Photo: James Bombales
National housing starts fell for the third consecutive month in October, in what some industry experts are calling a further sign that the Canadian housing market has adjusted to policy changes introduced earlier this year.
Housing starts fell 5.1 per cent last month, reducing the 6-month trend to 207,800, the lowest level since early 2017.
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One thing the lower numbers could affect? Increasing the Bank of Canada’s confidence in following through on its already likely interest rate hike later this month.
“Demand continues to be supported by the fastest population growth in 27 years and new millennial-led households,” writes BMO senior economist Sal Guatieri, in a recent note. “A calmer housing market is just what the doctor ordered, and won’t discourage the Bank of Canada from raising rates on October 24.”
The BoC hiked the overnight rate to 1.50 basis points in July, and many industry experts are predicting another hike later this month.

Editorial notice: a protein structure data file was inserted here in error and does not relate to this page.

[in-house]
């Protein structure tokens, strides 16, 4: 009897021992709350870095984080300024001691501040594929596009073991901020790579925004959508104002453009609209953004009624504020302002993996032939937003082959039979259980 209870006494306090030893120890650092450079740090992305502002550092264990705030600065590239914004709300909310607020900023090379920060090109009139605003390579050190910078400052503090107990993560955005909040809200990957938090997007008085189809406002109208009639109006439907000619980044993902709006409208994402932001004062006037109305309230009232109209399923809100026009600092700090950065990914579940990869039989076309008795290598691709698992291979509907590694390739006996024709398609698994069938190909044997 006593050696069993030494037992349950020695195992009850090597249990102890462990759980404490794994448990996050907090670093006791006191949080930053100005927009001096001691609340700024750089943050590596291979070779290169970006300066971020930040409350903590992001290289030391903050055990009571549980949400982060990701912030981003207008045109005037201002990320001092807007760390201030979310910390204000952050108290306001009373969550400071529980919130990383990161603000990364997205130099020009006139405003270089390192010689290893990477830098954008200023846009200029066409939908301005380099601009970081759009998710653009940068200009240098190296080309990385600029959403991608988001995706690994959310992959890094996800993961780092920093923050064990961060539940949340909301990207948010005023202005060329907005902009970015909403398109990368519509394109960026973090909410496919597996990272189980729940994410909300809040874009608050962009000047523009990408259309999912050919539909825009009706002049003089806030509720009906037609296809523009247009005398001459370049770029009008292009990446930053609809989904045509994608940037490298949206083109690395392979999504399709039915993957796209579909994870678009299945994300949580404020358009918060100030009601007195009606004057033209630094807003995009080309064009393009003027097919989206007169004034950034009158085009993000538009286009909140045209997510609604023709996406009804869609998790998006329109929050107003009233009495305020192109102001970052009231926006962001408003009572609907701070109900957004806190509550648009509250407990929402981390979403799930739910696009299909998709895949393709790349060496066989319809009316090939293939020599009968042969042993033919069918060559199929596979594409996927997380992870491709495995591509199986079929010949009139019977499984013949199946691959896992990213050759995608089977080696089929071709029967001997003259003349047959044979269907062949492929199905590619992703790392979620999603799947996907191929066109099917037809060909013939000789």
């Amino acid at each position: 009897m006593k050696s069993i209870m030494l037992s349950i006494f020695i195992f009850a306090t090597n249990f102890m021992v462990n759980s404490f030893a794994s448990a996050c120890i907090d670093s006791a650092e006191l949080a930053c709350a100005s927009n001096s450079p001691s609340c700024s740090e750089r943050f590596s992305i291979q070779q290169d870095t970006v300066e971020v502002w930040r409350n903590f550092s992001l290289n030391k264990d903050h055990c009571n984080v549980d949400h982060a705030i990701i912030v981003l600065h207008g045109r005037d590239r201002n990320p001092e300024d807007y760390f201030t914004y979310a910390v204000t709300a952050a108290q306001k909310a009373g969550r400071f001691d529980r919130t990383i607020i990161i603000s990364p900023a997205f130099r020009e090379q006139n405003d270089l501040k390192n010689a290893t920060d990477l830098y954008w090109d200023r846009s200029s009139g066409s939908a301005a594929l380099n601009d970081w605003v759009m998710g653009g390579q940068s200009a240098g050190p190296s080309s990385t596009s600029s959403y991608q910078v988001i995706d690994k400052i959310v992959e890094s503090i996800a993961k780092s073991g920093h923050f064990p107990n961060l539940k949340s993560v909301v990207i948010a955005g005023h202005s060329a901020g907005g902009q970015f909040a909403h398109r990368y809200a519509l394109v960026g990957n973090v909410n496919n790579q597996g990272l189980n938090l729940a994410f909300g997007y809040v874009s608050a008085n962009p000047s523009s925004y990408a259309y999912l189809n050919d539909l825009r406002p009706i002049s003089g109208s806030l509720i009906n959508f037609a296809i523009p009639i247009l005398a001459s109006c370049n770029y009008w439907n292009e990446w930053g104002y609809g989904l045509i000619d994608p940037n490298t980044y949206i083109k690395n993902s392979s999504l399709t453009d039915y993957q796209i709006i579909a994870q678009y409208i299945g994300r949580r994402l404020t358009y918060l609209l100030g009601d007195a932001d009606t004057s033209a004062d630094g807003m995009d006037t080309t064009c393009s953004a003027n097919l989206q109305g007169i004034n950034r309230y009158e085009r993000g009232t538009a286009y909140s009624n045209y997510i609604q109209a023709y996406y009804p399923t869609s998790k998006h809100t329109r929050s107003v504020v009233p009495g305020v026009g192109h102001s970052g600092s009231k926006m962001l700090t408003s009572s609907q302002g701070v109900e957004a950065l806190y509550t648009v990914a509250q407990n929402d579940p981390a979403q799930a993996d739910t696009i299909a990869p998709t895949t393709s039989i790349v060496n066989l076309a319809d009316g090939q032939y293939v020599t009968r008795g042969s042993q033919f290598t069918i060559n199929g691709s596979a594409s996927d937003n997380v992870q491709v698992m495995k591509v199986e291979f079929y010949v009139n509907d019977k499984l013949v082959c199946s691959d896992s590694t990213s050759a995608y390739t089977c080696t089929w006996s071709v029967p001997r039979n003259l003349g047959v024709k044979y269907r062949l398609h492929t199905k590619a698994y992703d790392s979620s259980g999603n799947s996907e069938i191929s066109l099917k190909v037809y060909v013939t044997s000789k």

“The September housing starts report fits with the relative calm and return to normality in sales, market balance and price growth that we are seeing across most of the country this year, in particular Toronto, following speculative excesses in Southern Ontario earlier last year and a moderate correction in response to policy measures earlier this year,” writes Guatieri.
Guatieri is referring to the effects of the Ontario government’s Fair Housing Plan, which came into effect last spring, and a new mortgage stress test introduced in January. Many economists agree that the market has largely adjusted to the policy changes, and will continue to gradually warm over the coming months.
RBC senior economist Nathan Janzen agrees that the starts report will be unlikely to dissuade the BoC from raising rates on the 24th.
“Earlier housing market activity was probably too strong to be sustained,” he writes, in a recent note. “The slowing to a more manageable pace of activity should be welcomed by the Bank of Canada and isn’t expected to prevent further gradual interest rate hikes.”